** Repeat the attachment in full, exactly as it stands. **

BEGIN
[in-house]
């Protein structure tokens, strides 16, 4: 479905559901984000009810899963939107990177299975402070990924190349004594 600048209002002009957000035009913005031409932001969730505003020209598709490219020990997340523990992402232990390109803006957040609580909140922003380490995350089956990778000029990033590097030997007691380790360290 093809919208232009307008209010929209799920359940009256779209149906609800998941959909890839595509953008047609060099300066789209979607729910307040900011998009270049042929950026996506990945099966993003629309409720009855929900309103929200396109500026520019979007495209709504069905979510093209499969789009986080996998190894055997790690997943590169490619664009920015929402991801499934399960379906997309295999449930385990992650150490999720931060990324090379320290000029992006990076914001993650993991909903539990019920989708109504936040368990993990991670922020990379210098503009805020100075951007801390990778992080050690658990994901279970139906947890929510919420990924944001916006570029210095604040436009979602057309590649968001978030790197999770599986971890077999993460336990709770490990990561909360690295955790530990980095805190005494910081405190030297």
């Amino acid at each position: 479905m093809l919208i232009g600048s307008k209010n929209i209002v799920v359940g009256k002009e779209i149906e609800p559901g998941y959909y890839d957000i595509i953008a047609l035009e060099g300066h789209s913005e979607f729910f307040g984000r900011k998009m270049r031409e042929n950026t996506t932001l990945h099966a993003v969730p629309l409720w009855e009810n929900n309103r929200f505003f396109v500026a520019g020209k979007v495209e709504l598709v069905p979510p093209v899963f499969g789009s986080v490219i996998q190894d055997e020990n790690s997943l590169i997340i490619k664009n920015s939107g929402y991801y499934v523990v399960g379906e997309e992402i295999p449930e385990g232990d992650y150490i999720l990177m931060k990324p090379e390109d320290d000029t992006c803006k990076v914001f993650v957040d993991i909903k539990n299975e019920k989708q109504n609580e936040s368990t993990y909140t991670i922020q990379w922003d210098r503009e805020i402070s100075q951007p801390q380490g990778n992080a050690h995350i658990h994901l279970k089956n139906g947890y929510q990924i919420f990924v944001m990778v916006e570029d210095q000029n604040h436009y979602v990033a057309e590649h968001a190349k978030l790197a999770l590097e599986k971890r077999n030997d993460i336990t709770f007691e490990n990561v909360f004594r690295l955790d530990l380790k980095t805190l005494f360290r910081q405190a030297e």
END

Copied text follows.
[in-house]
């Protein structure tokens, strides 16, 4: 479905559901984000009810899963939107990177299975402070990924190349004594 600048209002002009957000035009913005031409932001969730505003020209598709490219020990997340523990992402232990390109803006957040609580909140922003380490995350089956990778000029990033590097030997007691380790360290 093809919208232009307008209010929209799920359940009256779209149906609800998941959909890839595509953008047609060099300066789209979607729910307040900011998009270049042929950026996506990945099966993003629309409720009855929900309103929200396109500026520019979007495209709504069905979510093209499969789009986080996998190894055997790690997943590169490619664009920015929402991801499934399960379906997309295999449930385990992650150490999720931060990324090379320290000029992006990076914001993650993991909903539990019920989708109504936040368990993990991670922020990379210098503009805020100075951007801390990778992080050690658990994901279970139906947890929510919420990924944001916006570029210095604040436009979602057309590649968001978030790197999770599986971890077999993460336990709770490990990561909360690295955790530990980095805190005494910081405190030297």
């Amino acid at each position: 479905m093809l919208i232009g600048s307008k209010n929209i209002v799920v359940g009256k002009e779209i149906e609800p559901g998941y959909y890839d957000i595509i953008a047609l035009e060099g300066h789209s913005e979607f729910f307040g984000r900011k998009m270049r031409e042929n950026t996506t932001l990945h099966a993003v969730p629309l409720w009855e009810n929900n309103r929200f505003f396109v500026a520019g020209k979007v495209e709504l598709v069905p979510p093209v899963f499969g789009s986080v490219i996998q190894d055997e020990n790690s997943l590169i997340i490619k664009n920015s939107g929402y991801y499934v523990v399960g379906e997309e992402i295999p449930e385990g232990d992650y150490i999720l990177m931060k990324p090379e390109d320290d000029t992006c803006k990076v914001f993650v957040d993991i909903k539990n299975e019920k989708q109504n609580e936040s368990t993990y909140t991670i922020q990379w922003d210098r503009e805020i402070s100075q951007p801390q380490g990778n992080a050690h995350i658990h994901l279970k089956n139906g947890y929510q990924i919420f990924v944001m990778v916006e570029d210095q000029n604040h436009y979602v990033a057309e590649h968001a190349k978030l790197a999770l590097e599986k971890r077999n030997d993460i336990t709770f007691e490990n990561v909360f004594r690295l955790d530990l380790k980095t805190l005494f360290r910081q405190a030297e």